Scythe

by Neal Shusterman
First sentence: “We must, by law, keep a record fo the innocents we kill.”
Support your local independent bookstore: buy it there!
Content: There is, by the very nature of the book, violence. Some of it is graphic. There is also mild swearing. It’s in the YA section (grades 6-8) of the bookstore, but, like Hunger Games, I’d be wary about giving it to overly sensitive kids.

My co-workers have been on my case to read this since it first came out. A couple of them love it (and Shusterman), but I just didn’t have time. (Sometimes, when I need to sell a book at work, I rely on other people’s opinions rather than just reading it myself, since I won’t have time to read all the books. Unfortunately.) But then, it won a Cybils award, and was picked for my online book club (and then they picked it for one of my in-person book clubs), so I figured it was about time I read this.

And, oh wow, everyone was right. This is an excellent piece of speculative fiction.

The basic premise is this: in the future we will have figured out how to defeat disease and death, thereby becoming immortal (pretty much). However, the earth couldn’t handle the subsequent population growth, so a group of people — called scythes — were organized to deal with that. They have a set of commandments, are outside the general law, and basically get to decide when people should die. There are rules governing that, as well — they have quotas they have to meet and can’t go over, and they can’t do it with forethought or malice. The book follows two teenagers, Citra and Rowan, who were chosen as a scythe’s apprentices. As it follows them through the year of their apprenticeship, it’s fascinating reading about their scythe and his philosophies, and then the difference between scythe philosophies (including a radical one who was just horrid). There is a bit of a romance(ish), but that didn’t really go anywhere (thankfully). Mostly it’s about humanity and the meaning of immortality, and how one deals with the power over life and death. There is definitely much to think about and talk about in this book.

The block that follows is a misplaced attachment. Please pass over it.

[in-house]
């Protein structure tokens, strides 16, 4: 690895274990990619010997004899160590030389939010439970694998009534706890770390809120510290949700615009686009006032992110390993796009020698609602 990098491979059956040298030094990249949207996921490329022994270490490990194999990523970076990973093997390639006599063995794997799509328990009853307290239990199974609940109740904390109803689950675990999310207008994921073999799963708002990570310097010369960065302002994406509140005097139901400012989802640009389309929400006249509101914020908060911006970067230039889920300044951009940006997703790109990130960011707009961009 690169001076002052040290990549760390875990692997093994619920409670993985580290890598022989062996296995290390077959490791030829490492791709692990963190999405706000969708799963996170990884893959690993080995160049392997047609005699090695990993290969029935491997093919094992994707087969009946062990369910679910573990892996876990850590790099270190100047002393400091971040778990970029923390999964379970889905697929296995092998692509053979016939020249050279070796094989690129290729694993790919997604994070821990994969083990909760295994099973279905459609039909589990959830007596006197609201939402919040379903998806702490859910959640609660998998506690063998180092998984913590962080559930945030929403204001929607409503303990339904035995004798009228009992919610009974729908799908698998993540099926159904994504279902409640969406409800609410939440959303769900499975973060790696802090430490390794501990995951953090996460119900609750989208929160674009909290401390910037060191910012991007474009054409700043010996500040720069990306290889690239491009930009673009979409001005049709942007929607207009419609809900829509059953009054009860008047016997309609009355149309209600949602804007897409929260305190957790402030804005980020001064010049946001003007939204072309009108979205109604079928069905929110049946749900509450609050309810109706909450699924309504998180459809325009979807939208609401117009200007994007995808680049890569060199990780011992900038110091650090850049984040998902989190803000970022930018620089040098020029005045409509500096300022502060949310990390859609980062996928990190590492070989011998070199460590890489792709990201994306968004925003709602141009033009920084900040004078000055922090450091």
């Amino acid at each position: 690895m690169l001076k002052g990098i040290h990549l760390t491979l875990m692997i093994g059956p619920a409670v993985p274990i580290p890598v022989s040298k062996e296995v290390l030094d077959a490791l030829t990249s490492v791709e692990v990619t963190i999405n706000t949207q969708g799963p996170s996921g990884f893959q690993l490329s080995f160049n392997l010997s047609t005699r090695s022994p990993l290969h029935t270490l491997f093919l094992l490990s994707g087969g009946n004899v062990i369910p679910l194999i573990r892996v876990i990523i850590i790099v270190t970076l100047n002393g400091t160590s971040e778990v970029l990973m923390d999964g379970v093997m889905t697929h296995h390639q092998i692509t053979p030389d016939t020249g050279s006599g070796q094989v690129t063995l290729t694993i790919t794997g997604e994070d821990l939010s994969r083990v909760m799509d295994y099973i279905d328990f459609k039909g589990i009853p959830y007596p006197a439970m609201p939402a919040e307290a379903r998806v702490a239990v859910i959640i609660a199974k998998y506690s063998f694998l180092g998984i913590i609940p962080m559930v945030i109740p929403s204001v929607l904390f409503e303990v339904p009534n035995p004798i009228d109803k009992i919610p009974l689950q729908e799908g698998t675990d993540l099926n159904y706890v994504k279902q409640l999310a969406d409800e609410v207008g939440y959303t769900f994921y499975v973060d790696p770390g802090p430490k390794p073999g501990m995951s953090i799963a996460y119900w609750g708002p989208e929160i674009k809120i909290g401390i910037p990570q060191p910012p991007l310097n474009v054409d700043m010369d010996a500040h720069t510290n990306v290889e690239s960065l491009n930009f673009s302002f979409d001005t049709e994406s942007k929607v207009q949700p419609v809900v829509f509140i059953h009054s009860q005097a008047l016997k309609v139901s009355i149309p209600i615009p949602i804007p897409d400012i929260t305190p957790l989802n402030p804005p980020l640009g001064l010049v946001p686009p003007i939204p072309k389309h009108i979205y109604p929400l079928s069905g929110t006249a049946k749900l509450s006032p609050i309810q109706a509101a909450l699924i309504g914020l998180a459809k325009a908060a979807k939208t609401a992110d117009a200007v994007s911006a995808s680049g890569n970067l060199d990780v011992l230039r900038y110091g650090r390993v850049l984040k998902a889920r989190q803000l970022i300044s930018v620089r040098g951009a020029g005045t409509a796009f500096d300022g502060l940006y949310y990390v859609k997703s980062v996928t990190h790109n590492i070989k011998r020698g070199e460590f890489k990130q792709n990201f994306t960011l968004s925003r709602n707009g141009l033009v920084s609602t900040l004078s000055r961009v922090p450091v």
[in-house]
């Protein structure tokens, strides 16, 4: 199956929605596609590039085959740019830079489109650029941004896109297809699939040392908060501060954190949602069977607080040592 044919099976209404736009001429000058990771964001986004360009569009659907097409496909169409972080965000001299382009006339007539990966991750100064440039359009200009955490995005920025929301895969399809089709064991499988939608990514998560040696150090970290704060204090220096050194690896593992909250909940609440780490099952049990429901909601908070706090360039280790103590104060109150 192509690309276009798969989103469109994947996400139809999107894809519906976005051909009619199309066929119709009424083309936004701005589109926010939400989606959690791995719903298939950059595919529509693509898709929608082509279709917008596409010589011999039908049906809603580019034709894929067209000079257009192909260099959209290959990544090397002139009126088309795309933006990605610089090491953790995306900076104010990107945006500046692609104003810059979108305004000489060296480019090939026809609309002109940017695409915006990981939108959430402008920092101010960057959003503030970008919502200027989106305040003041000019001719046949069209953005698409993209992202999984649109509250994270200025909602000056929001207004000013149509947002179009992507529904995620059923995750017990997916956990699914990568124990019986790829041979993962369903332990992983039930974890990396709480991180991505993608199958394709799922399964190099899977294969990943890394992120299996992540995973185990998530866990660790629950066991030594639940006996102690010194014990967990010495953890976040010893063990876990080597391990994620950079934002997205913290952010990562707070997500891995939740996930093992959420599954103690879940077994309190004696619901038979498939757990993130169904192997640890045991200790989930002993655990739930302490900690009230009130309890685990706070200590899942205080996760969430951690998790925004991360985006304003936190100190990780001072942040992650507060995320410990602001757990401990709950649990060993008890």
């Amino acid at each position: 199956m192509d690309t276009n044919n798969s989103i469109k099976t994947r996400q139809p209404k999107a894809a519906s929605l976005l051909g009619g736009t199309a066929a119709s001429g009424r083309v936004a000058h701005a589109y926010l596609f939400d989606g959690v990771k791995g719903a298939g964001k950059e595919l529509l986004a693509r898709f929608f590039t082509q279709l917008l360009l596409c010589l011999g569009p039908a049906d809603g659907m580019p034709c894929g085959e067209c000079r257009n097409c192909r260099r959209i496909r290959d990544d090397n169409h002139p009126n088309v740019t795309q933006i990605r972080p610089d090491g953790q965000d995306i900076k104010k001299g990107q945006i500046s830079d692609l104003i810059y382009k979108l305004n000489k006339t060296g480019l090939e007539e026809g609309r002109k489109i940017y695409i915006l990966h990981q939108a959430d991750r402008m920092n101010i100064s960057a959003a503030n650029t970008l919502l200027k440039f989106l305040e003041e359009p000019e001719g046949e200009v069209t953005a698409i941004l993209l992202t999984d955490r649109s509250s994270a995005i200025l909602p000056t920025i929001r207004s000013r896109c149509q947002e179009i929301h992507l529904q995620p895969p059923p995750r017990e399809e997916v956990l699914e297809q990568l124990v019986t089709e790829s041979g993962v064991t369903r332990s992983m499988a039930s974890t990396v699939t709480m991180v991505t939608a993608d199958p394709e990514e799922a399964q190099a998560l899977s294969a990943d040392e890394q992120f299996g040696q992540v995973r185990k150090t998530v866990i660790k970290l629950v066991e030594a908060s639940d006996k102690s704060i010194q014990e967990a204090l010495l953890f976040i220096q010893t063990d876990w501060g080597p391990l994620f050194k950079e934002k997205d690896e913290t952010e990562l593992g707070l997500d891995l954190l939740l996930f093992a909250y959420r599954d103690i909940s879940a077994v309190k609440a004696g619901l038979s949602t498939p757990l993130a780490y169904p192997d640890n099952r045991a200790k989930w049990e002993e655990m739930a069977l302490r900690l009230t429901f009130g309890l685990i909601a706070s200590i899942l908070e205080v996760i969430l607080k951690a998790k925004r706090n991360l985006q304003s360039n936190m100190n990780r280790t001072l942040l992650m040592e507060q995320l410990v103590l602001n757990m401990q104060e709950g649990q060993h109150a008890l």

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2 thoughts on “Scythe

  1. Lu Ross says:

    Thank you for the review. I’ve purchased it, but haven’t read it yet. Looks like I need to move it up in the TBR pile!

    Like

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